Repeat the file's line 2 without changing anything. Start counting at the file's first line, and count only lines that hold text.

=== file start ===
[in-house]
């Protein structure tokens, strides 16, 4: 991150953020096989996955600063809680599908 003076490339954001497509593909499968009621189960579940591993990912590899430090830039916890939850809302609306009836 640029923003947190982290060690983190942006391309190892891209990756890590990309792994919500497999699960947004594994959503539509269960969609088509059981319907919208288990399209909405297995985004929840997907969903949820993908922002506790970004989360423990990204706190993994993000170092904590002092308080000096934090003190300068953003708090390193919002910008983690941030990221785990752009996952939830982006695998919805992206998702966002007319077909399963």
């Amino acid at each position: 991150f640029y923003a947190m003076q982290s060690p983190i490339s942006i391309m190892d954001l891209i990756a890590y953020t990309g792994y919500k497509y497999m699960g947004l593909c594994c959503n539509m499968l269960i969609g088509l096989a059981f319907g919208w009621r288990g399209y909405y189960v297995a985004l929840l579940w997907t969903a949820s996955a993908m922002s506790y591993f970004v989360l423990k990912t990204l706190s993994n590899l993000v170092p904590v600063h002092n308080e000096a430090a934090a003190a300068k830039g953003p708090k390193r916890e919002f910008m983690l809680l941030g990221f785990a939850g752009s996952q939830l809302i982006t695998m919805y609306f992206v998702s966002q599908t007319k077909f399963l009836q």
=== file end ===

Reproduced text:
């Protein structure tokens, strides 16, 4: 991150953020096989996955600063809680599908 003076490339954001497509593909499968009621189960579940591993990912590899430090830039916890939850809302609306009836 640029923003947190982290060690983190942006391309190892891209990756890590990309792994919500497999699960947004594994959503539509269960969609088509059981319907919208288990399209909405297995985004929840997907969903949820993908922002506790970004989360423990990204706190993994993000170092904590002092308080000096934090003190300068953003708090390193919002910008983690941030990221785990752009996952939830982006695998919805992206998702966002007319077909399963």